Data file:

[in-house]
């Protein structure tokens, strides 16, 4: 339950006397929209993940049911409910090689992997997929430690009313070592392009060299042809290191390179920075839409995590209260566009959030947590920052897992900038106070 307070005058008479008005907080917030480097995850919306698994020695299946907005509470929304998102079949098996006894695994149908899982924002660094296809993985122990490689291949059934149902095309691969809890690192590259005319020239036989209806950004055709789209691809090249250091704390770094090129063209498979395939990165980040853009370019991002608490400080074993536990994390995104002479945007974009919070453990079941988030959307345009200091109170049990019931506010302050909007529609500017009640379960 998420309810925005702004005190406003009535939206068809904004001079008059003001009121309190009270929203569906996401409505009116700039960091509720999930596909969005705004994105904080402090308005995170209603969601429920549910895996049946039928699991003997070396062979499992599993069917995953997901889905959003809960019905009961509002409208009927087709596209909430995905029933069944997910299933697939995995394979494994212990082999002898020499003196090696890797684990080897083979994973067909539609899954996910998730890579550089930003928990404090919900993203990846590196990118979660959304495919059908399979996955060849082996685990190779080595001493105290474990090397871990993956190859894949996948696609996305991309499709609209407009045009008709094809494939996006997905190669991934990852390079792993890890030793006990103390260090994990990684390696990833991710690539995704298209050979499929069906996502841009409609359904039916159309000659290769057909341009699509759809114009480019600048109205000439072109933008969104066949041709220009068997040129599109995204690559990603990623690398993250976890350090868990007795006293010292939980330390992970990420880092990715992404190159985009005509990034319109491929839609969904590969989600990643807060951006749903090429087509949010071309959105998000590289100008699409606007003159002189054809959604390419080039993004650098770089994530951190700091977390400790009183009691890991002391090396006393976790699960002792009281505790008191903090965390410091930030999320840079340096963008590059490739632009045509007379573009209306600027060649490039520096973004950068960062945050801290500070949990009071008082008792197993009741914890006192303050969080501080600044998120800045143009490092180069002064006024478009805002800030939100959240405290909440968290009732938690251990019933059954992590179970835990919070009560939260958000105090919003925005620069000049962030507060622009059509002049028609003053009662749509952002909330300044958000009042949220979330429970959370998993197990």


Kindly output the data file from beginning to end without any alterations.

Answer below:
[in-house]
């Protein structure tokens, strides 16, 4: 339950006397929209993940049911409910090689992997997929430690009313070592392009060299042809290191390179920075839409995590209260566009959030947590920052897992900038106070 307070005058008479008005907080917030480097995850919306698994020695299946907005509470929304998102079949098996006894695994149908899982924002660094296809993985122990490689291949059934149902095309691969809890690192590259005319020239036989209806950004055709789209691809090249250091704390770094090129063209498979395939990165980040853009370019991002608490400080074993536990994390995104002479945007974009919070453990079941988030959307345009200091109170049990019931506010302050909007529609500017009640379960 998420309810925005702004005190406003009535939206068809904004001079008059003001009121309190009270929203569906996401409505009116700039960091509720999930596909969005705004994105904080402090308005995170209603969601429920549910895996049946039928699991003997070396062979499992599993069917995953997901889905959003809960019905009961509002409208009927087709596209909430995905029933069944997910299933697939995995394979494994212990082999002898020499003196090696890797684990080897083979994973067909539609899954996910998730890579550089930003928990404090919900993203990846590196990118979660959304495919059908399979996955060849082996685990190779080595001493105290474990090397871990993956190859894949996948696609996305991309499709609209407009045009008709094809494939996006997905190669991934990852390079792993890890030793006990103390260090994990990684390696990833991710690539995704298209050979499929069906996502841009409609359904039916159309000659290769057909341009699509759809114009480019600048109205000439072109933008969104066949041709220009068997040129599109995204690559990603990623690398993250976890350090868990007795006293010292939980330390992970990420880092990715992404190159985009005509990034319109491929839609969904590969989600990643807060951006749903090429087509949010071309959105998000590289100008699409606007003159002189054809959604390419080039993004650098770089994530951190700091977390400790009183009691890991002391090396006393976790699960002792009281505790008191903090965390410091930030999320840079340096963008590059490739632009045509007379573009209306600027060649490039520096973004950068960062945050801290500070949990009071008082008792197993009741914890006192303050969080501080600044998120800045143009490092180069002064006024478009805002800030939100959240405290909440968290009732938690251990019933059954992590179970835990919070009560939260958000105090919003925005620069000049962030507060622009059509002049028609003053009662749509952002909330300044958000009042949220979330429970959370998993197990």